Hog Farmers Struggling with High Costs, Soft Markets

Hog producers just aren’t making the bacon right now. In fact, most hog farmers are losing money and the outlook for the future isn’t bright either. Roy Lee Lindsay, the CEO of the North Carolina Pork Council, says its possibly the worst economic conditions ever seen in the pork industry.

Our economists are projecting that losses for 2023 on virtually every hog that’s still in the market this year will be something in the neighborhood of $30. If you think about North Carolina, we would expect there to be 15 million plus homes born in North Carolina this year. So you do the math on that and you get to a really big number. Wherever you look, if you look across the country we’re talking about 130 million hogs going to market, and you do that math and it gets to be a really big number.

Lindsey cites a number of contributing factors as well.

Much like everyone else in the world, we are seeing higher costs for us to do business. So labor costs us more money. We’re short labor to begin with, and then what we have is costing significantly more money. Transportation for animals for feed for supply costs, more fuel prices are higher. Grain prices have been very high. Now we anticipate that with the record corn crop, grain prices are going to come down this fall. But they still have been a tremendous challenge for us. And so even though hog prices are not bad historically, what we’re being paid for live hogs, it simply doesn’t cover our costs. And there’s not anything in the near future that markets don’t indicate to us that that’s going to get much better anytime soon.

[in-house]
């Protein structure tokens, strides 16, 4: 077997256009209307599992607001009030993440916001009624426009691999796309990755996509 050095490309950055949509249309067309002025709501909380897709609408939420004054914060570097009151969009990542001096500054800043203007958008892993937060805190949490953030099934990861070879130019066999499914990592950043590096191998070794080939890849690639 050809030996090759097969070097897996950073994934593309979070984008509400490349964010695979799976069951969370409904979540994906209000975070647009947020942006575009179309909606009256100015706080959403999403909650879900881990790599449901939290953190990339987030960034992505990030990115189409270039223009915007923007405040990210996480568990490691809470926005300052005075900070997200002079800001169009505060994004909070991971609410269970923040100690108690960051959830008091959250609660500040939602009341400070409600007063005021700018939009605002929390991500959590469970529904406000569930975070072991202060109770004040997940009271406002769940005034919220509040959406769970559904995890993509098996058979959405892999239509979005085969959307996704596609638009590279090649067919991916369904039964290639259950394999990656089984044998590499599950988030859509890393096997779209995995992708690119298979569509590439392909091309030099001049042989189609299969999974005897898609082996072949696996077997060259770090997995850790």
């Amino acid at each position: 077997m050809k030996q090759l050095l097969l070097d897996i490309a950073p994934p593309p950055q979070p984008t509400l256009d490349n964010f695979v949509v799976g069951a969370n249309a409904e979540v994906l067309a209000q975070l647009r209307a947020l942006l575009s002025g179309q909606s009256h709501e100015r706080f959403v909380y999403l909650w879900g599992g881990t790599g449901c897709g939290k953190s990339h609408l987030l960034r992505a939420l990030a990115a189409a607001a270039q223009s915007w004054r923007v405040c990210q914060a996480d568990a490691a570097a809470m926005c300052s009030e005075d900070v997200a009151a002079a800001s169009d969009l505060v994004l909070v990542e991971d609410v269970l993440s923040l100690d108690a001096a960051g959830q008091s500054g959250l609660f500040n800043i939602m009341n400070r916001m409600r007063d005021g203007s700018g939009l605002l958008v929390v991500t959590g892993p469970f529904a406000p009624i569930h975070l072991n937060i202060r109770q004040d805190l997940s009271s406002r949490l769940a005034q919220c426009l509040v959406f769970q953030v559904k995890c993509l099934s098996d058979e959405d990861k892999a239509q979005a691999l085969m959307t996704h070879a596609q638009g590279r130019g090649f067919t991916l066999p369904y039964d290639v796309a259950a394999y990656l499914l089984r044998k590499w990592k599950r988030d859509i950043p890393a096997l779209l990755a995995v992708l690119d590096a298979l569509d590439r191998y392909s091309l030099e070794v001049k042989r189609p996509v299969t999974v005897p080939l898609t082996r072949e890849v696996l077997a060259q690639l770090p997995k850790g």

In addition, borrowing working capital has become cost prohibitive.

You could borrow money at 2%, 3%, maybe 4% on the high side, now interest rates are 6, 7, 8 percent. So you double the cost of just accessing capital. And that cuts into what you can do and how you can do it. So until we can get a grasp of how to reduce some of these costs, or figure out how to get paid more for our hogs, we’re going to continue to face these kinds of challenges.

Under these kinds of conditions the question becomes, how long can hog producers hold out?

Some folks were in better shape, financially better shape with equity, had more resources that they can deploy as time goes on, and they may be better situated to ride out these challenges. Those that did not have equity, that did not have cash reserves, etc., they’re not going to be as able to ride this out.